This belief implies that the way to memorize and store these words in our brain is as if they were pictures or photographs. In fact, visual memory has been traditional deemed as a key factor for learning to read.
Therefore, the key question is:
Do we really store words as if they were pictures in our brain?
Is that the best way (most effective way) to remember words and learn about their spellings?
For a long time (due again to how engrained the whole word approach has been on society) we have assumed so.
But: have you ever wondered what this assumption is based on?
Is it based on science or just pure speculation?
It turns out that it is based on speculation and, by no means, on the findings of what modern science has to say about how we learn to read or the specific parts of the brain that are involved in reading…
Brain scans show that the parts of the brain activated while performing visual memory tasks are different than the parts of the brain activated while reading.
These are the parts activated while reading:
- The temporal lobe: where we recognize sounds, and is responsible for Phonological Awareness.
- The frontal lobe: the part of the brain involved in speech production, reading fluency, grammar and comprehension.
- The angular and supramarginal gyrus: the phonological assembly, that integrates it all together, creating the brain circuits (synapses) to the different parts of the brain that are involved in the execution of reading.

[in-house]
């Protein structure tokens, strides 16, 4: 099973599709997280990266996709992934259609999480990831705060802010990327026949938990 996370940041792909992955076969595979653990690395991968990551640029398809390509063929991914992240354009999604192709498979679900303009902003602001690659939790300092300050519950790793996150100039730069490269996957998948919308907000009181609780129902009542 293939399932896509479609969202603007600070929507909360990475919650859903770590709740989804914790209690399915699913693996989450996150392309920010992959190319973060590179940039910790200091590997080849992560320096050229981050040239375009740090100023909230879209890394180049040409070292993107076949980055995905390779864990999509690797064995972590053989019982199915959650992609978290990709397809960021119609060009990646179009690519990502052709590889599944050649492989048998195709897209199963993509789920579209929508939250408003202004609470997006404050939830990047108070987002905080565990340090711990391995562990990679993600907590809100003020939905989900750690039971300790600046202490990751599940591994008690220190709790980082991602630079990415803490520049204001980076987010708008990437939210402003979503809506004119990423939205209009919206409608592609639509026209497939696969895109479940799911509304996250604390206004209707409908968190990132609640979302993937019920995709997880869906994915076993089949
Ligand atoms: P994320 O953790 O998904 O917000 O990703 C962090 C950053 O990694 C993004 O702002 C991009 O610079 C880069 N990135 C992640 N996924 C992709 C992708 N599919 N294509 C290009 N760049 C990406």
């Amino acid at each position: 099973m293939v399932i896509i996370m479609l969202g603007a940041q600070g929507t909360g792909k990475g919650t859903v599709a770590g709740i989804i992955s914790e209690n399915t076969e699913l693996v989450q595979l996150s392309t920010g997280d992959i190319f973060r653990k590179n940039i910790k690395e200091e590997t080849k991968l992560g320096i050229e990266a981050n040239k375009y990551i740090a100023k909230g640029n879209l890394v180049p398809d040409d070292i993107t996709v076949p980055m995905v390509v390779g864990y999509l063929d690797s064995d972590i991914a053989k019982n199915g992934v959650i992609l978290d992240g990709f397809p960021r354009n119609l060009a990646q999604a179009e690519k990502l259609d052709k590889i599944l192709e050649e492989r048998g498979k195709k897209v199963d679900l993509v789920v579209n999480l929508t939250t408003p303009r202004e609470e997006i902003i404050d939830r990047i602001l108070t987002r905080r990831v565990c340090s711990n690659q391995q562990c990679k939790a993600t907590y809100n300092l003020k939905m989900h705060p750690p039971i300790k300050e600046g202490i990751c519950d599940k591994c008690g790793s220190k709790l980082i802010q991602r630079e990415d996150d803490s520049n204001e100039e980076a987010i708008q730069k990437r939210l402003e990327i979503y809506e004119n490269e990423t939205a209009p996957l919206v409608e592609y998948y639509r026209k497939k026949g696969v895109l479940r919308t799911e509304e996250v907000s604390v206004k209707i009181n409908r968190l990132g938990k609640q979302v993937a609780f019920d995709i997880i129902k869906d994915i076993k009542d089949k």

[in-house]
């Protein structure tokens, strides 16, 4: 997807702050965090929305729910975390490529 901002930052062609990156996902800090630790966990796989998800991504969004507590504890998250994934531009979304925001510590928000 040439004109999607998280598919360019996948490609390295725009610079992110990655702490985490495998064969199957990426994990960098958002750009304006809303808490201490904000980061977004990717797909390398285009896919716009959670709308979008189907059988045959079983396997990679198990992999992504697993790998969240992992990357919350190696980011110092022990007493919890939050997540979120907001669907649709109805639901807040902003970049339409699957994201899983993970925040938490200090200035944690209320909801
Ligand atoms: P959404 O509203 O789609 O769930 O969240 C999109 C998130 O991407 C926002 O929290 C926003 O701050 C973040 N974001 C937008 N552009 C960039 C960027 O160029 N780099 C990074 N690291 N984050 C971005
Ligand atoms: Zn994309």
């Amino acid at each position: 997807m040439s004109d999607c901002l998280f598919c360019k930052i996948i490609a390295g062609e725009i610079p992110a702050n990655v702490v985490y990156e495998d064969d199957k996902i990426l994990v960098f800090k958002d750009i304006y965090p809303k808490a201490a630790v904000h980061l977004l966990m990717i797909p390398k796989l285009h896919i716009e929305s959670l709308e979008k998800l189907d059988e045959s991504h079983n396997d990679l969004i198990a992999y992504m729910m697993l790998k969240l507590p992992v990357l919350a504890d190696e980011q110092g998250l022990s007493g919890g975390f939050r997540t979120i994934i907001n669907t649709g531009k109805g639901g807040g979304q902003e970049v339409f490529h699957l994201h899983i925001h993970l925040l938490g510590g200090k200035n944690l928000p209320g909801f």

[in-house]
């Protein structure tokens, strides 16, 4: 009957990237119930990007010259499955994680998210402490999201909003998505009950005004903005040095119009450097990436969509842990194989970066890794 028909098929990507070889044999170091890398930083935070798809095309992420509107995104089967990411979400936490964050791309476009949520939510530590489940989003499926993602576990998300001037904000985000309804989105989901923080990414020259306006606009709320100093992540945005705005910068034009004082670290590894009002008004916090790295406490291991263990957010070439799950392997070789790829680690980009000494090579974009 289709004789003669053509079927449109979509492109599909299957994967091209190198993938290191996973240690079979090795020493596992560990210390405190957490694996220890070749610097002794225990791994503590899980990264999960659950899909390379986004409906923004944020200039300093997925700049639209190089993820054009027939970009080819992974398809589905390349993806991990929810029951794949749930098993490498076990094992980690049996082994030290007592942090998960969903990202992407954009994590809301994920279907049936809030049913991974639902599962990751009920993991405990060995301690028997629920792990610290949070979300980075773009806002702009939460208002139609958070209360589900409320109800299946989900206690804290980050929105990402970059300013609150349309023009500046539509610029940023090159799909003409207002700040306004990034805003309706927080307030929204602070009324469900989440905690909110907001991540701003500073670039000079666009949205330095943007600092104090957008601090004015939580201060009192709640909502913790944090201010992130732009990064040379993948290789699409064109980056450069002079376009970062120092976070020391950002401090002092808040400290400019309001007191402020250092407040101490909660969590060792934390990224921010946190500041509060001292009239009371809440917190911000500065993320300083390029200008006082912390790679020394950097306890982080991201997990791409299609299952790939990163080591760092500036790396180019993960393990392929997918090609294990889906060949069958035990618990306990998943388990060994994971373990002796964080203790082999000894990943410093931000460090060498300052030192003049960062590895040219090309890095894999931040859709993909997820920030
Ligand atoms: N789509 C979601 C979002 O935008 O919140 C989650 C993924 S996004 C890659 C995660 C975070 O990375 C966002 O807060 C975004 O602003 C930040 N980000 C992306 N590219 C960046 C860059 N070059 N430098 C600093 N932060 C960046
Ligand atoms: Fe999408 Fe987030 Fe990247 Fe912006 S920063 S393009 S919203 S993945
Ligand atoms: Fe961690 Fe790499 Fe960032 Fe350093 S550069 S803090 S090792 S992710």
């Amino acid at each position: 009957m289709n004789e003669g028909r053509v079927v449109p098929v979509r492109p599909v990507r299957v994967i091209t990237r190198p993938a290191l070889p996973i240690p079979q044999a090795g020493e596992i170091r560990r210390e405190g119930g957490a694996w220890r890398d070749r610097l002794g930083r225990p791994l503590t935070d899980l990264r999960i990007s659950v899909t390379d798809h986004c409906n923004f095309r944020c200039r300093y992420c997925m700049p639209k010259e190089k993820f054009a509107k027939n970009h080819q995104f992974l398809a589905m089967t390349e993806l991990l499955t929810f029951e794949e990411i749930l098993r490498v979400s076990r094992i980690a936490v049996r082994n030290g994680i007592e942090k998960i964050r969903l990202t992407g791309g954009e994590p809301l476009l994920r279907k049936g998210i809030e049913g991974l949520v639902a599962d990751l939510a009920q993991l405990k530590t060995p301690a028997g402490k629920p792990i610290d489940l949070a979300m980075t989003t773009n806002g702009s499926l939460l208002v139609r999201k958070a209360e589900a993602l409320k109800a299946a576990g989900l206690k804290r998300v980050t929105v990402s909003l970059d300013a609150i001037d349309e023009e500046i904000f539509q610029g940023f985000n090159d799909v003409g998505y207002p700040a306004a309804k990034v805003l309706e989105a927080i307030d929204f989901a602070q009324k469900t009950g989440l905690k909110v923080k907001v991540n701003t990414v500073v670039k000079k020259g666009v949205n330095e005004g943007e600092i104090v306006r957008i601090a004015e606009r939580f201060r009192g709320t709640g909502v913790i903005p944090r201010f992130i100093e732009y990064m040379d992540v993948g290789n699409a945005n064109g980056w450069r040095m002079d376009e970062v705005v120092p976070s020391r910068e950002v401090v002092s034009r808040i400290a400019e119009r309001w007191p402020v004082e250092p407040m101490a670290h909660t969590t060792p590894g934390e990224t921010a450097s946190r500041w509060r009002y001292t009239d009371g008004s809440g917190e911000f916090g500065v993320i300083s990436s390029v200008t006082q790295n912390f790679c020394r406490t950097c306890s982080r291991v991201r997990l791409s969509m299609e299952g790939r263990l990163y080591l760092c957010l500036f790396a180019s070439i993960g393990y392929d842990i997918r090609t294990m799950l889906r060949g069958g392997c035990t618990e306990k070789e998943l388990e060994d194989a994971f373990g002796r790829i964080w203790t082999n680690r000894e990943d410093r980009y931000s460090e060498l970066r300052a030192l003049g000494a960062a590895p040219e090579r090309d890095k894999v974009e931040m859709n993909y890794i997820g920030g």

All these parts involved work in harmony and synergy to produce the complex task of reading.
There is no evidence to suggest that visual memory has a role in word recognition /reading fluency once the letters and the connection between letters and sounds have been learned.
As reading instruction still assumes that we store words as visual images, students who struggle to remember words are many times presumed to have poor visual memory.
However, there is only a small relationship between visual memory and our capacity to store words for immediate retrieval while reading.
So, again, this belief a myth…
Unfortunately, this wrong belief has led to the popularity of many “look-say” instructional methods and resources.
ARE YOU CURIOUS TO KNOW EVEN MORE?
Digging into our analysis of the 220 most commonly used high-frequency words, we find some more interesting (and revealing) data!:
- Only 11% of the decodable ones follow what I would consider very advanced phonics rules.